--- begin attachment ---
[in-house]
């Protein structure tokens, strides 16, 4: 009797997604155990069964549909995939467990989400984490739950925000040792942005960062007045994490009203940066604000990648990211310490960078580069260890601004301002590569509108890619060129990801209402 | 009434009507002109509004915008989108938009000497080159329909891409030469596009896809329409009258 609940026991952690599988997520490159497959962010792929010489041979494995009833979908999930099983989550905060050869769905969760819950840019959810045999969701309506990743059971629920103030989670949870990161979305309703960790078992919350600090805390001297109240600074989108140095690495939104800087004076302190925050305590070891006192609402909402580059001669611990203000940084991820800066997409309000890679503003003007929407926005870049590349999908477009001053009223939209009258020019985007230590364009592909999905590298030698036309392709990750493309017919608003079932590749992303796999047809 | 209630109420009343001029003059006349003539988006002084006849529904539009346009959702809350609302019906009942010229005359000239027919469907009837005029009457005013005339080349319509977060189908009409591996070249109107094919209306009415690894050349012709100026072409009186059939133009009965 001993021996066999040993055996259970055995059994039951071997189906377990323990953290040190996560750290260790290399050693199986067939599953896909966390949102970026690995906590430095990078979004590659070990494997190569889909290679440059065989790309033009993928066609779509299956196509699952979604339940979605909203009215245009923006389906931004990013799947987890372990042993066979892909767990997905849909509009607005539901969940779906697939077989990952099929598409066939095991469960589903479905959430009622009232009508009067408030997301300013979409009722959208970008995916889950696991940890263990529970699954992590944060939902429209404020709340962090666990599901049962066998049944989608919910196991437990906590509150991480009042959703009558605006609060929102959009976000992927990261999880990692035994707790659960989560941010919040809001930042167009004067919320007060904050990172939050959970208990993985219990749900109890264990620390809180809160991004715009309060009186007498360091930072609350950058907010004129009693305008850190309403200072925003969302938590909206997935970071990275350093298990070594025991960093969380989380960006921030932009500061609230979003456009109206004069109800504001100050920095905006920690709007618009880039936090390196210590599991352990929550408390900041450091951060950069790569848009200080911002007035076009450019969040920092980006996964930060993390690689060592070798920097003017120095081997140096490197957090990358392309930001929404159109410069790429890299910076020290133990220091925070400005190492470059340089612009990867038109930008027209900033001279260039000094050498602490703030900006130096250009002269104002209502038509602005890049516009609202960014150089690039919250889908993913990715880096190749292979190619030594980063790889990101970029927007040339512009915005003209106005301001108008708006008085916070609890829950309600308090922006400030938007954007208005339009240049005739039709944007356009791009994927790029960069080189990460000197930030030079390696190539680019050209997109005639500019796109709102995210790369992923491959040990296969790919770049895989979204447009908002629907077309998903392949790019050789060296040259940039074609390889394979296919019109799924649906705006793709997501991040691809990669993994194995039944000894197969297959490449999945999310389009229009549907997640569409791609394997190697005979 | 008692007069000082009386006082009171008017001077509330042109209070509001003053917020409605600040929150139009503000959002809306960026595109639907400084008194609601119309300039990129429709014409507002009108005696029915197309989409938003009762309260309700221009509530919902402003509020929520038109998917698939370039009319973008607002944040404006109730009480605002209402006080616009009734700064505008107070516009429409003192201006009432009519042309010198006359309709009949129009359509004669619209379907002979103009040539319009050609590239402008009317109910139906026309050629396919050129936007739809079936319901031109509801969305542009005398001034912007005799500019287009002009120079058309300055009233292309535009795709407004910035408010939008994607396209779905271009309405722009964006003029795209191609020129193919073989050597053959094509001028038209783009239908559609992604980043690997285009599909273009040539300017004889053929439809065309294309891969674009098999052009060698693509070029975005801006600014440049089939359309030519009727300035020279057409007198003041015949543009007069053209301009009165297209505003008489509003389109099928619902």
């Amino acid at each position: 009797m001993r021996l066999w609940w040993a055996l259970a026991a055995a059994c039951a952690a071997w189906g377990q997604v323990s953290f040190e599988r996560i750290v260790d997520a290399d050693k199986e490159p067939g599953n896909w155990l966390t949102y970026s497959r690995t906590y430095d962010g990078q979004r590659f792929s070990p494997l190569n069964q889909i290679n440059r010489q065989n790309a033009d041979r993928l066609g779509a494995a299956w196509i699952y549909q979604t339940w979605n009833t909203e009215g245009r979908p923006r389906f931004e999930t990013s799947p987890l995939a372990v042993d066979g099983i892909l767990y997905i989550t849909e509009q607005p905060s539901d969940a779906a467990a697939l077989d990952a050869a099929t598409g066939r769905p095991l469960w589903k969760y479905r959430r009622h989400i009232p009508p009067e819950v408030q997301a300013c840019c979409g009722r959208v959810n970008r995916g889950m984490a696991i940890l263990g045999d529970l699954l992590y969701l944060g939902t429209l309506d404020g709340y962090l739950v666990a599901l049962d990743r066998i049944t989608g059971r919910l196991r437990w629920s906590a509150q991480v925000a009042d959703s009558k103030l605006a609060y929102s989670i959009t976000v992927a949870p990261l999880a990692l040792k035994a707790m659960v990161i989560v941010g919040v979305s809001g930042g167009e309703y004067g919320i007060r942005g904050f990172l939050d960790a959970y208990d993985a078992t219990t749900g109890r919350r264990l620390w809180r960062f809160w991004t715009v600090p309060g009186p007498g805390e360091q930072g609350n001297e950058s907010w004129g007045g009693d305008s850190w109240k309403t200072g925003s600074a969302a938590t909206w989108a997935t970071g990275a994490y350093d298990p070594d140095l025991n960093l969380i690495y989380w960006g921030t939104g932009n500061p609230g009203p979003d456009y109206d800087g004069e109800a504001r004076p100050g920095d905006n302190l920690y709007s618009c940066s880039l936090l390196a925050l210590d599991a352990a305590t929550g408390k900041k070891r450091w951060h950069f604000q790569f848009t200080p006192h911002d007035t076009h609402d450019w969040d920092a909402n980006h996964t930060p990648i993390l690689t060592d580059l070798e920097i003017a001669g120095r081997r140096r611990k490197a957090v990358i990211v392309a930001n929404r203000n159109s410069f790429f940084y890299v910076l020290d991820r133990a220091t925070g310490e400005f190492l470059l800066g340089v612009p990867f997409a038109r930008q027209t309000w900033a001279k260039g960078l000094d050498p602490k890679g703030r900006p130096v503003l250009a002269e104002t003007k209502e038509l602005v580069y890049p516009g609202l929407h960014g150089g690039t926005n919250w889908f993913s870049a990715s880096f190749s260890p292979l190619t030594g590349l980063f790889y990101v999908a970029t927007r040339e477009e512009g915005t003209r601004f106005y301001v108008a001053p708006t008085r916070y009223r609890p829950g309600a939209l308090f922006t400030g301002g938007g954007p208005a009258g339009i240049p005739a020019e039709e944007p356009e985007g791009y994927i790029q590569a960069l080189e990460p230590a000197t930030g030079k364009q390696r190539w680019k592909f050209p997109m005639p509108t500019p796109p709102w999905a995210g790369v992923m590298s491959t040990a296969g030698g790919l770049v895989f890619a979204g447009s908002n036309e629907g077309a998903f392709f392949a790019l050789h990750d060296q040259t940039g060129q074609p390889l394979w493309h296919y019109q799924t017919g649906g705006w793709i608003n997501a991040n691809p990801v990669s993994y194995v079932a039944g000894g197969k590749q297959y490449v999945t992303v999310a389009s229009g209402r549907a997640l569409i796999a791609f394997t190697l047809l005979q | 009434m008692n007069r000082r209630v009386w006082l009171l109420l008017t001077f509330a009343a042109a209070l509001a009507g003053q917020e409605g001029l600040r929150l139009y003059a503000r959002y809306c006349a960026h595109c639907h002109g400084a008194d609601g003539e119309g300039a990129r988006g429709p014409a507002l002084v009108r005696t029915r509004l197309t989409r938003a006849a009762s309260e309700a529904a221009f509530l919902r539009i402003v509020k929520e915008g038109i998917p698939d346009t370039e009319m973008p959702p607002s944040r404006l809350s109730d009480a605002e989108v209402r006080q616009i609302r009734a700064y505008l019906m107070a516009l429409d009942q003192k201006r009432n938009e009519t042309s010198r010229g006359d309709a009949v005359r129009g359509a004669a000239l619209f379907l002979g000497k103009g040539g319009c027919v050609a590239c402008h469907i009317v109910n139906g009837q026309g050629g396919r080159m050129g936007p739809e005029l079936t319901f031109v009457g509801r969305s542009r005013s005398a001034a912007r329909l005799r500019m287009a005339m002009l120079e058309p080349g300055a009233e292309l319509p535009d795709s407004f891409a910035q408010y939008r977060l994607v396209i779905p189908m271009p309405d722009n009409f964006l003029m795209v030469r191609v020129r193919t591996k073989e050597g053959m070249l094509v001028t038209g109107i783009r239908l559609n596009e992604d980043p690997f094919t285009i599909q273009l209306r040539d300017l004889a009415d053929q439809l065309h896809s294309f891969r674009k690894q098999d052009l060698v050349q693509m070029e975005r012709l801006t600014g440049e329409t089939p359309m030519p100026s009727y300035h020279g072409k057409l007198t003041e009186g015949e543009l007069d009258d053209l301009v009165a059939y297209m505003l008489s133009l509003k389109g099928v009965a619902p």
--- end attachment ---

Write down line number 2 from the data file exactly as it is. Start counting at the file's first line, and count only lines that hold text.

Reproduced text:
């Protein structure tokens, strides 16, 4: 009797997604155990069964549909995939467990989400984490739950925000040792942005960062007045994490009203940066604000990648990211310490960078580069260890601004301002590569509108890619060129990801209402 | 009434009507002109509004915008989108938009000497080159329909891409030469596009896809329409009258 609940026991952690599988997520490159497959962010792929010489041979494995009833979908999930099983989550905060050869769905969760819950840019959810045999969701309506990743059971629920103030989670949870990161979305309703960790078992919350600090805390001297109240600074989108140095690495939104800087004076302190925050305590070891006192609402909402580059001669611990203000940084991820800066997409309000890679503003003007929407926005870049590349999908477009001053009223939209009258020019985007230590364009592909999905590298030698036309392709990750493309017919608003079932590749992303796999047809 | 209630109420009343001029003059006349003539988006002084006849529904539009346009959702809350609302019906009942010229005359000239027919469907009837005029009457005013005339080349319509977060189908009409591996070249109107094919209306009415690894050349012709100026072409009186059939133009009965 001993021996066999040993055996259970055995059994039951071997189906377990323990953290040190996560750290260790290399050693199986067939599953896909966390949102970026690995906590430095990078979004590659070990494997190569889909290679440059065989790309033009993928066609779509299956196509699952979604339940979605909203009215245009923006389906931004990013799947987890372990042993066979892909767990997905849909509009607005539901969940779906697939077989990952099929598409066939095991469960589903479905959430009622009232009508009067408030997301300013979409009722959208970008995916889950696991940890263990529970699954992590944060939902429209404020709340962090666990599901049962066998049944989608919910196991437990906590509150991480009042959703009558605006609060929102959009976000992927990261999880990692035994707790659960989560941010919040809001930042167009004067919320007060904050990172939050959970208990993985219990749900109890264990620390809180809160991004715009309060009186007498360091930072609350950058907010004129009693305008850190309403200072925003969302938590909206997935970071990275350093298990070594025991960093969380989380960006921030932009500061609230979003456009109206004069109800504001100050920095905006920690709007618009880039936090390196210590599991352990929550408390900041450091951060950069790569848009200080911002007035076009450019969040920092980006996964930060993390690689060592070798920097003017120095081997140096490197957090990358392309930001929404159109410069790429890299910076020290133990220091925070400005190492470059340089612009990867038109930008027209900033001279260039000094050498602490703030900006130096250009002269104002209502038509602005890049516009609202960014150089690039919250889908993913990715880096190749292979190619030594980063790889990101970029927007040339512009915005003209106005301001108008708006008085916070609890829950309600308090922006400030938007954007208005339009240049005739039709944007356009791009994927790029960069080189990460000197930030030079390696190539680019050209997109005639500019796109709102995210790369992923491959040990296969790919770049895989979204447009908002629907077309998903392949790019050789060296040259940039074609390889394979296919019109799924649906705006793709997501991040691809990669993994194995039944000894197969297959490449999945999310389009229009549907997640569409791609394997190697005979 | 008692007069000082009386006082009171008017001077509330042109209070509001003053917020409605600040929150139009503000959002809306960026595109639907400084008194609601119309300039990129429709014409507002009108005696029915197309989409938003009762309260309700221009509530919902402003509020929520038109998917698939370039009319973008607002944040404006109730009480605002209402006080616009009734700064505008107070516009429409003192201006009432009519042309010198006359309709009949129009359509004669619209379907002979103009040539319009050609590239402008009317109910139906026309050629396919050129936007739809079936319901031109509801969305542009005398001034912007005799500019287009002009120079058309300055009233292309535009795709407004910035408010939008994607396209779905271009309405722009964006003029795209191609020129193919073989050597053959094509001028038209783009239908559609992604980043690997285009599909273009040539300017004889053929439809065309294309891969674009098999052009060698693509070029975005801006600014440049089939359309030519009727300035020279057409007198003041015949543009007069053209301009009165297209505003008489509003389109099928619902």